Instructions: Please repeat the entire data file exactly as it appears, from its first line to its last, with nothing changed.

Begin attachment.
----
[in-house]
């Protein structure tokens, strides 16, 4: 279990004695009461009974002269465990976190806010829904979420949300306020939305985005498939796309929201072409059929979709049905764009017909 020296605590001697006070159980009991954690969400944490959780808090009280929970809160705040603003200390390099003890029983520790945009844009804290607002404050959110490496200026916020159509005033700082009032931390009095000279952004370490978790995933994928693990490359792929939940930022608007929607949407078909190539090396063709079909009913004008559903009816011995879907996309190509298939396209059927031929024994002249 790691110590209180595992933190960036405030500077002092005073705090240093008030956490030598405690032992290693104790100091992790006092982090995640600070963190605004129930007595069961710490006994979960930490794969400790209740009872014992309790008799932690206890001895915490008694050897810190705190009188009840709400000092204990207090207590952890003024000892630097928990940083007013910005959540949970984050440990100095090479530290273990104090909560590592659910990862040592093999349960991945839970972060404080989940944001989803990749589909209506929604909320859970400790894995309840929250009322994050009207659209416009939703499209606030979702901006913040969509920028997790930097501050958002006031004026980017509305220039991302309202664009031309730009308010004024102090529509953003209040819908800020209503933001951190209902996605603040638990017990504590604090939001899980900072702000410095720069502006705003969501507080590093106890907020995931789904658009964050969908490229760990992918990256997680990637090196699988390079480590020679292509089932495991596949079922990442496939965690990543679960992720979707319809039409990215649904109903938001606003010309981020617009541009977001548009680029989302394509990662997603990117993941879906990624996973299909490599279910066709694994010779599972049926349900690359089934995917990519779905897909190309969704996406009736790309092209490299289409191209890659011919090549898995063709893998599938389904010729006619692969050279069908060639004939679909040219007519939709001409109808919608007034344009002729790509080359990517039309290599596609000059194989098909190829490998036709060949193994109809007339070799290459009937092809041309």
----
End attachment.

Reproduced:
[in-house]
């Protein structure tokens, strides 16, 4: 279990004695009461009974002269465990976190806010829904979420949300306020939305985005498939796309929201072409059929979709049905764009017909 020296605590001697006070159980009991954690969400944490959780808090009280929970809160705040603003200390390099003890029983520790945009844009804290607002404050959110490496200026916020159509005033700082009032931390009095000279952004370490978790995933994928693990490359792929939940930022608007929607949407078909190539090396063709079909009913004008559903009816011995879907996309190509298939396209059927031929024994002249 790691110590209180595992933190960036405030500077002092005073705090240093008030956490030598405690032992290693104790100091992790006092982090995640600070963190605004129930007595069961710490006994979960930490794969400790209740009872014992309790008799932690206890001895915490008694050897810190705190009188009840709400000092204990207090207590952890003024000892630097928990940083007013910005959540949970984050440990100095090479530290273990104090909560590592659910990862040592093999349960991945839970972060404080989940944001989803990749589909209506929604909320859970400790894995309840929250009322994050009207659209416009939703499209606030979702901006913040969509920028997790930097501050958002006031004026980017509305220039991302309202664009031309730009308010004024102090529509953003209040819908800020209503933001951190209902996605603040638990017990504590604090939001899980900072702000410095720069502006705003969501507080590093106890907020995931789904658009964050969908490229760990992918990256997680990637090196699988390079480590020679292509089932495991596949079922990442496939965690990543679960992720979707319809039409990215649904109903938001606003010309981020617009541009977001548009680029989302394509990662997603990117993941879906990624996973299909490599279910066709694994010779599972049926349900690359089934995917990519779905897909190309969704996406009736790309092209490299289409191209890659011919090549898995063709893998599938389904010729006619692969050279069908060639004939679909040219007519939709001409109808919608007034344009002729790509080359990517039309290599596609000059194989098909190829490998036709060949193994109809007339070799290459009937092809041309």